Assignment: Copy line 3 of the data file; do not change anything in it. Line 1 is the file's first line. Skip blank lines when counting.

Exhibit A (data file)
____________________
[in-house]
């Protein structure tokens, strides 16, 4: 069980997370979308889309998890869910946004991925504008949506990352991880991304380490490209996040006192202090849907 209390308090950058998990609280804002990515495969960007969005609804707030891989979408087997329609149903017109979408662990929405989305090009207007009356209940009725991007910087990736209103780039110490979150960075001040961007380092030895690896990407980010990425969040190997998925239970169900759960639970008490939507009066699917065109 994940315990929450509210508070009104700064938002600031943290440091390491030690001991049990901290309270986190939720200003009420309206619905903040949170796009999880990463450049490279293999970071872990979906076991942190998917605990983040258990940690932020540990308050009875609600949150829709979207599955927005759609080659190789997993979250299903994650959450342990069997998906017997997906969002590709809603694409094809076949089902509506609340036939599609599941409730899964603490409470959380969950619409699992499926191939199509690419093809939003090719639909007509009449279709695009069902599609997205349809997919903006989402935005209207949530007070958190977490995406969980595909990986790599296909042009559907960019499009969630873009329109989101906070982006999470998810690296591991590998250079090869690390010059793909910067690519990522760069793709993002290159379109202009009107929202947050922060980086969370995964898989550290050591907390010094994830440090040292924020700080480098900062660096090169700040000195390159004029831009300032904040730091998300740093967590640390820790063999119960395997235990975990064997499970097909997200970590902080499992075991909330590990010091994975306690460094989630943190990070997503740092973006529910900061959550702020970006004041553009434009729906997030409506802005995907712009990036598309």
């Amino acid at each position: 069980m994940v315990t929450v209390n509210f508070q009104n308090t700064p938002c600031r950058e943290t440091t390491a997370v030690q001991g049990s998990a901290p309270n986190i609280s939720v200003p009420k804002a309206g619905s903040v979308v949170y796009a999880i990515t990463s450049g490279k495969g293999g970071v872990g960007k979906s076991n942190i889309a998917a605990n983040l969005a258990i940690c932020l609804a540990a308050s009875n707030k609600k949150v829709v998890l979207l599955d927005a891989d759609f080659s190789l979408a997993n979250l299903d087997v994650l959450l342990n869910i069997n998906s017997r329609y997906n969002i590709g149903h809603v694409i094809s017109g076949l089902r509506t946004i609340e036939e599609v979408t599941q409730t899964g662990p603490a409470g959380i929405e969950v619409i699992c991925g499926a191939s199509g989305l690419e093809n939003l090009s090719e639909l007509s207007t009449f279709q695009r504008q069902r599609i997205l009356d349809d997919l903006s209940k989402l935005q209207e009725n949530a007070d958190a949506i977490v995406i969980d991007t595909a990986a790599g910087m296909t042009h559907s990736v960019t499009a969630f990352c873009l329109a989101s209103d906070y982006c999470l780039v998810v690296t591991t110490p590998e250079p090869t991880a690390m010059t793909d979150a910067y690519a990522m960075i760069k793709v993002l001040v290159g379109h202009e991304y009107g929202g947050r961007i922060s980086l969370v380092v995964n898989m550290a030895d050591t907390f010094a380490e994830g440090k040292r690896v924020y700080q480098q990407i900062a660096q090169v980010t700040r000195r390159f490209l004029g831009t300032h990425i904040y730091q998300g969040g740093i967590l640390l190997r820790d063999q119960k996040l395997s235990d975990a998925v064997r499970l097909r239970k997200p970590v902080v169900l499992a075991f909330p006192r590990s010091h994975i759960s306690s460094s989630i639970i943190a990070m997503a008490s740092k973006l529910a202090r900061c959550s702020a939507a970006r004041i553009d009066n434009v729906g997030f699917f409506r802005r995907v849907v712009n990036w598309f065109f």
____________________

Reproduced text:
């Amino acid at each position: 069980m994940v315990t929450v209390n509210f508070q009104n308090t700064p938002c600031r950058e943290t440091t390491a997370v030690q001991g049990s998990a901290p309270n986190i609280s939720v200003p009420k804002a309206g619905s903040v979308v949170y796009a999880i990515t990463s450049g490279k495969g293999g970071v872990g960007k979906s076991n942190i889309a998917a605990n983040l969005a258990i940690c932020l609804a540990a308050s009875n707030k609600k949150v829709v998890l979207l599955d927005a891989d759609f080659s190789l979408a997993n979250l299903d087997v994650l959450l342990n869910i069997n998906s017997r329609y997906n969002i590709g149903h809603v694409i094809s017109g076949l089902r509506t946004i609340e036939e599609v979408t599941q409730t899964g662990p603490a409470g959380i929405e969950v619409i699992c991925g499926a191939s199509g989305l690419e093809n939003l090009s090719e639909l007509s207007t009449f279709q695009r504008q069902r599609i997205l009356d349809d997919l903006s209940k989402l935005q209207e009725n949530a007070d958190a949506i977490v995406i969980d991007t595909a990986a790599g910087m296909t042009h559907s990736v960019t499009a969630f990352c873009l329109a989101s209103d906070y982006c999470l780039v998810v690296t591991t110490p590998e250079p090869t991880a690390m010059t793909d979150a910067y690519a990522m960075i760069k793709v993002l001040v290159g379109h202009e991304y009107g929202g947050r961007i922060s980086l969370v380092v995964n898989m550290a030895d050591t907390f010094a380490e994830g440090k040292r690896v924020y700080q480098q990407i900062a660096q090169v980010t700040r000195r390159f490209l004029g831009t300032h990425i904040y730091q998300g969040g740093i967590l640390l190997r820790d063999q119960k996040l395997s235990d975990a998925v064997r499970l097909r239970k997200p970590v902080v169900l499992a075991f909330p006192r590990s010091h994975i759960s306690s460094s989630i639970i943190a990070m997503a008490s740092k973006l529910a202090r900061c959550s702020a939507a970006r004041i553009d009066n434009v729906g997030f699917f409506r802005r995907v849907v712009n990036w598309f065109f």